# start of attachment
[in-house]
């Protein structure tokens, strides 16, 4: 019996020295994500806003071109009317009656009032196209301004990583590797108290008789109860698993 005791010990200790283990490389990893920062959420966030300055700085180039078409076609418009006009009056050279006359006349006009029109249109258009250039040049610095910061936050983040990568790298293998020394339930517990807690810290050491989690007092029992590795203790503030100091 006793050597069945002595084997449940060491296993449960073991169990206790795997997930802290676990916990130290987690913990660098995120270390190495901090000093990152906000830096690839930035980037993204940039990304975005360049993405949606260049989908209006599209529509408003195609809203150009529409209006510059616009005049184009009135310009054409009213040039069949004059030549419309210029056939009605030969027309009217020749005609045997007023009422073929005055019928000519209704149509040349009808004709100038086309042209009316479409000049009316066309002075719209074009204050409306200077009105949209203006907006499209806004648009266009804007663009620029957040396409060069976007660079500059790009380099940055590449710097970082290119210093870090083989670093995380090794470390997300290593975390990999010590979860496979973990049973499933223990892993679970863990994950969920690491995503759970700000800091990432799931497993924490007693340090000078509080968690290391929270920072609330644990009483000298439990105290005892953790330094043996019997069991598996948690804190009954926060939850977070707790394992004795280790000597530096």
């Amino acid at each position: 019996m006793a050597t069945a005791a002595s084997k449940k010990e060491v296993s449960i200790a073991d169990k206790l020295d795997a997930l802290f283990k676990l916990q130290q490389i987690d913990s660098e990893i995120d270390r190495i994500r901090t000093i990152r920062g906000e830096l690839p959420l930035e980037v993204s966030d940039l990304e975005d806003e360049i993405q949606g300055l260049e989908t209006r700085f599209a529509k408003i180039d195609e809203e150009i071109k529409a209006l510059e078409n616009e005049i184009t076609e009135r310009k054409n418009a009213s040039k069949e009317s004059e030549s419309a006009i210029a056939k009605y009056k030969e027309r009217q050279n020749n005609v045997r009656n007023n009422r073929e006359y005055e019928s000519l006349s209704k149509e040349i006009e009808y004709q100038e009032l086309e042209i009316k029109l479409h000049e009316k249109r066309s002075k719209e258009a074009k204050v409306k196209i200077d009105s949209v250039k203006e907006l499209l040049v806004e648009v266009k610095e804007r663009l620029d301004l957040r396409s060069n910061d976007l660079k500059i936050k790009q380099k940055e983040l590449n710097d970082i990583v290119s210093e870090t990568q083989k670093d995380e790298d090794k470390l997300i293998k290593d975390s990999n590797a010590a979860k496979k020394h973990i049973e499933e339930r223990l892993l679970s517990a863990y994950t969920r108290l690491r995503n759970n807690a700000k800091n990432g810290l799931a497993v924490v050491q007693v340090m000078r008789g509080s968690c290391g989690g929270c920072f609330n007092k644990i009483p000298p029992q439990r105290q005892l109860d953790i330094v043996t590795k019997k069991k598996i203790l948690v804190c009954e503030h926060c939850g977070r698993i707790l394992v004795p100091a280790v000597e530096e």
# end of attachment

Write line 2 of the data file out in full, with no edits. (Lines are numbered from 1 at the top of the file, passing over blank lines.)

């Protein structure tokens, strides 16, 4: 019996020295994500806003071109009317009656009032196209301004990583590797108290008789109860698993 005791010990200790283990490389990893920062959420966030300055700085180039078409076609418009006009009056050279006359006349006009029109249109258009250039040049610095910061936050983040990568790298293998020394339930517990807690810290050491989690007092029992590795203790503030100091 006793050597069945002595084997449940060491296993449960073991169990206790795997997930802290676990916990130290987690913990660098995120270390190495901090000093990152906000830096690839930035980037993204940039990304975005360049993405949606260049989908209006599209529509408003195609809203150009529409209006510059616009005049184009009135310009054409009213040039069949004059030549419309210029056939009605030969027309009217020749005609045997007023009422073929005055019928000519209704149509040349009808004709100038086309042209009316479409000049009316066309002075719209074009204050409306200077009105949209203006907006499209806004648009266009804007663009620029957040396409060069976007660079500059790009380099940055590449710097970082290119210093870090083989670093995380090794470390997300290593975390990999010590979860496979973990049973499933223990892993679970863990994950969920690491995503759970700000800091990432799931497993924490007693340090000078509080968690290391929270920072609330644990009483000298439990105290005892953790330094043996019997069991598996948690804190009954926060939850977070707790394992004795280790000597530096």